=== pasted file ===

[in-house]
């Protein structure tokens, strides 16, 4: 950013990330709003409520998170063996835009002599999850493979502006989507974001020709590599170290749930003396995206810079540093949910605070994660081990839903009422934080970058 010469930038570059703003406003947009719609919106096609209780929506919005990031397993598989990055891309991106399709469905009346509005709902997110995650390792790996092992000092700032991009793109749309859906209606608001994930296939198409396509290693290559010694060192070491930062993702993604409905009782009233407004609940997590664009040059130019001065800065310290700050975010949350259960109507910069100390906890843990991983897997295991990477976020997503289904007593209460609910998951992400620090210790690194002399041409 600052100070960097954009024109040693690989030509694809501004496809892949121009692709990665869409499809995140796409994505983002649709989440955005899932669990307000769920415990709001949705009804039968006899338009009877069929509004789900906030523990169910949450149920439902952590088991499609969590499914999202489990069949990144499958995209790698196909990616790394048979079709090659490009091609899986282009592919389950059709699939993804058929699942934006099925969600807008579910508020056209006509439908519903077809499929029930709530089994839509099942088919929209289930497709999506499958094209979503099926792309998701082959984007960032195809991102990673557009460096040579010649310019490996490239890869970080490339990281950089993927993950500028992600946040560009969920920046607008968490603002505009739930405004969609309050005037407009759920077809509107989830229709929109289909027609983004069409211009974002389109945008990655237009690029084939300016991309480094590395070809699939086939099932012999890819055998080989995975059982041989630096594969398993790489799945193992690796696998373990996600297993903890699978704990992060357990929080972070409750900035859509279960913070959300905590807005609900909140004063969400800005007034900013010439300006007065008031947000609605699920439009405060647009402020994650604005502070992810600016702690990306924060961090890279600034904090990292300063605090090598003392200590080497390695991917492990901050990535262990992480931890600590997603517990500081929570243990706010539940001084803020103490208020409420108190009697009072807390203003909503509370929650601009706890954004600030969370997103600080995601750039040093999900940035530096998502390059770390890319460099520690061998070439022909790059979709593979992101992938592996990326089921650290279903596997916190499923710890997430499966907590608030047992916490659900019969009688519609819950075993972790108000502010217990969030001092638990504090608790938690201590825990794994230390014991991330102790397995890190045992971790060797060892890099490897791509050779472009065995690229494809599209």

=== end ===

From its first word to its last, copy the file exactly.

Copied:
[in-house]
């Protein structure tokens, strides 16, 4: 950013990330709003409520998170063996835009002599999850493979502006989507974001020709590599170290749930003396995206810079540093949910605070994660081990839903009422934080970058 010469930038570059703003406003947009719609919106096609209780929506919005990031397993598989990055891309991106399709469905009346509005709902997110995650390792790996092992000092700032991009793109749309859906209606608001994930296939198409396509290693290559010694060192070491930062993702993604409905009782009233407004609940997590664009040059130019001065800065310290700050975010949350259960109507910069100390906890843990991983897997295991990477976020997503289904007593209460609910998951992400620090210790690194002399041409 600052100070960097954009024109040693690989030509694809501004496809892949121009692709990665869409499809995140796409994505983002649709989440955005899932669990307000769920415990709001949705009804039968006899338009009877069929509004789900906030523990169910949450149920439902952590088991499609969590499914999202489990069949990144499958995209790698196909990616790394048979079709090659490009091609899986282009592919389950059709699939993804058929699942934006099925969600807008579910508020056209006509439908519903077809499929029930709530089994839509099942088919929209289930497709999506499958094209979503099926792309998701082959984007960032195809991102990673557009460096040579010649310019490996490239890869970080490339990281950089993927993950500028992600946040560009969920920046607008968490603002505009739930405004969609309050005037407009759920077809509107989830229709929109289909027609983004069409211009974002389109945008990655237009690029084939300016991309480094590395070809699939086939099932012999890819055998080989995975059982041989630096594969398993790489799945193992690796696998373990996600297993903890699978704990992060357990929080972070409750900035859509279960913070959300905590807005609900909140004063969400800005007034900013010439300006007065008031947000609605699920439009405060647009402020994650604005502070992810600016702690990306924060961090890279600034904090990292300063605090090598003392200590080497390695991917492990901050990535262990992480931890600590997603517990500081929570243990706010539940001084803020103490208020409420108190009697009072807390203003909503509370929650601009706890954004600030969370997103600080995601750039040093999900940035530096998502390059770390890319460099520690061998070439022909790059979709593979992101992938592996990326089921650290279903596997916190499923710890997430499966907590608030047992916490659900019969009688519609819950075993972790108000502010217990969030001092638990504090608790938690201590825990794994230390014991991330102790397995890190045992971790060797060892890099490897791509050779472009065995690229494809599209």